Vertices at corners with extraordinary points should be adjusted to the subdivision limit point. At extraordinary points, the subdivision surface is non-polynomial, and in general there is no layout of vertices that leads to an exact NURBS representation of the subdivision surface. Instead, we compute an approximation to the subdivision surface by carefully choosing vertices that will match well. We choose to set the vertices at the corner such that the NURBS approximation at that corner matches the input subdivision surface both in position and in tangent plane. This can be done by solving a least squares system for the vertices, subject to position and derivative constraints.
The method of
First, a check is performed to identify 50 whether the collected adjacent regions cross a crease. A crease is identified as a tangent continuous break, where the tangent plane on one side of a point is different from the tangent plane on the other side, such as occurs along the edge of a cube. A subdivision surface data structure can label each edge as creased or not. If a crease is identified, then the stop condition check returns 58 a stop condition.
If a crease is not identified, then the stop condition check proceeds to identify 52 an extraordinary point(s). An extraordinary point is a point that connects to other than four edges. A point that connects to four edges is said to be “valence 4” and is not an extraordinary point. A point that connects to five edges is said to be “valence 5” and is considered an extraordinary point. A point that connects three edges is considered to be an extraordinary point of “valence 3,” and so on for points that connect to a number of edges different than 4. If an extraordinary point is identified, and the collected adjacent regions would be merged across or over the extraordinary point (the extraordinary point falls on a common side of the regions to be merged) then the stop condition check returns 58 a stop condition. However, if the extraordinary point is on the perimeter of the regions, but is not on a side that is merging, then the merging can still take place and the stop condition check does not return a stop condition.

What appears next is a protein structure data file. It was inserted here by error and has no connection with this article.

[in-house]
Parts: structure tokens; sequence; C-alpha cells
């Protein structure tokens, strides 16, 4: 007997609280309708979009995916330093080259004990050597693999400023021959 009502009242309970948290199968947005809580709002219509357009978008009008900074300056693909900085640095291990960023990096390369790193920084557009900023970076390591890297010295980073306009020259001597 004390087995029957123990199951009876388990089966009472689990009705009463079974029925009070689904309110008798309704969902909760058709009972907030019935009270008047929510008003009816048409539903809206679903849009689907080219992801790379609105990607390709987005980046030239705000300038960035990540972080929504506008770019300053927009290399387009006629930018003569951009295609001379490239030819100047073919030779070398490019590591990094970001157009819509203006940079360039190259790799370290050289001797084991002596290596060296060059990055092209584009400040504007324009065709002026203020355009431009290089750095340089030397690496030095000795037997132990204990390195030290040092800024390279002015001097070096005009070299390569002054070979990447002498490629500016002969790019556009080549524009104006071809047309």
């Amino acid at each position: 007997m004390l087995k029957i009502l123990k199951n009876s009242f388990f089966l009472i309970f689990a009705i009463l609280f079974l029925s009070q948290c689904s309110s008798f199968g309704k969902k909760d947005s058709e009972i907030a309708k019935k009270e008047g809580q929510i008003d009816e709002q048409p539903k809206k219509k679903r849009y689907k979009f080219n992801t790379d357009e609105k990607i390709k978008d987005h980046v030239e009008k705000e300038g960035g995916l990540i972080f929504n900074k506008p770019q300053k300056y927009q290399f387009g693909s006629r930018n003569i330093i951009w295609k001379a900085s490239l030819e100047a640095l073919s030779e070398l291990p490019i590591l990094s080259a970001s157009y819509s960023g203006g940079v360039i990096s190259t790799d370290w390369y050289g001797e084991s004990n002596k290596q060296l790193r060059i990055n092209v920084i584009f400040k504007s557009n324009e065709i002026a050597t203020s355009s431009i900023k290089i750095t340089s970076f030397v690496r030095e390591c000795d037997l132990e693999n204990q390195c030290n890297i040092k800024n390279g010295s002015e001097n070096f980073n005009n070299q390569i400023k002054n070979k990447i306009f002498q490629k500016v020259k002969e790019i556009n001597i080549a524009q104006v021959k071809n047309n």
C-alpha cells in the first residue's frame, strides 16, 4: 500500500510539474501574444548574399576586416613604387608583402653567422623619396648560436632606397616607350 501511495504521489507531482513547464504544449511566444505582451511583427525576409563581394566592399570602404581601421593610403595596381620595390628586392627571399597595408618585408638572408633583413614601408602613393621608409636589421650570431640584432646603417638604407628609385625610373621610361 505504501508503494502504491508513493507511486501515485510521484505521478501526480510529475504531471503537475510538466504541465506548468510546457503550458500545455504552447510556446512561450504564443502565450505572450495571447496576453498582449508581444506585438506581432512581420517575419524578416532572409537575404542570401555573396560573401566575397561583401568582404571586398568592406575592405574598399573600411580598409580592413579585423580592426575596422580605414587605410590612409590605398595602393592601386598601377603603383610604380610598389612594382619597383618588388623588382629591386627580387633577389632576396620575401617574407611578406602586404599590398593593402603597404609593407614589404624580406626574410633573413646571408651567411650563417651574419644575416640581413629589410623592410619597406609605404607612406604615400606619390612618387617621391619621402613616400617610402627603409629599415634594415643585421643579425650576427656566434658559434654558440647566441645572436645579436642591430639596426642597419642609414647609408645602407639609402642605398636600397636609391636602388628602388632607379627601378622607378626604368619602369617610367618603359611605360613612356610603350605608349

If an extraordinary point is not identified, then the stop condition check proceeds to identify 54 whether the face is a duplicate face. A duplicate face is a face that has already been merged. Due to the nature of the merging algorithm, it is very possible for a region that has already been merged to be identified as another candidate for merging. A tag can be used to identify which regions have already been merged. If a duplicate region is identified, then the stop condition check returns 58 a stop condition.
If all of the tests 50, 52 and 54 fail, then the stop condition check returns 56 no stop condition. As such, the merging algorithm should typically merge the adjacent regions, as the merging will not present a problem when the merged region is later converted to NURBS.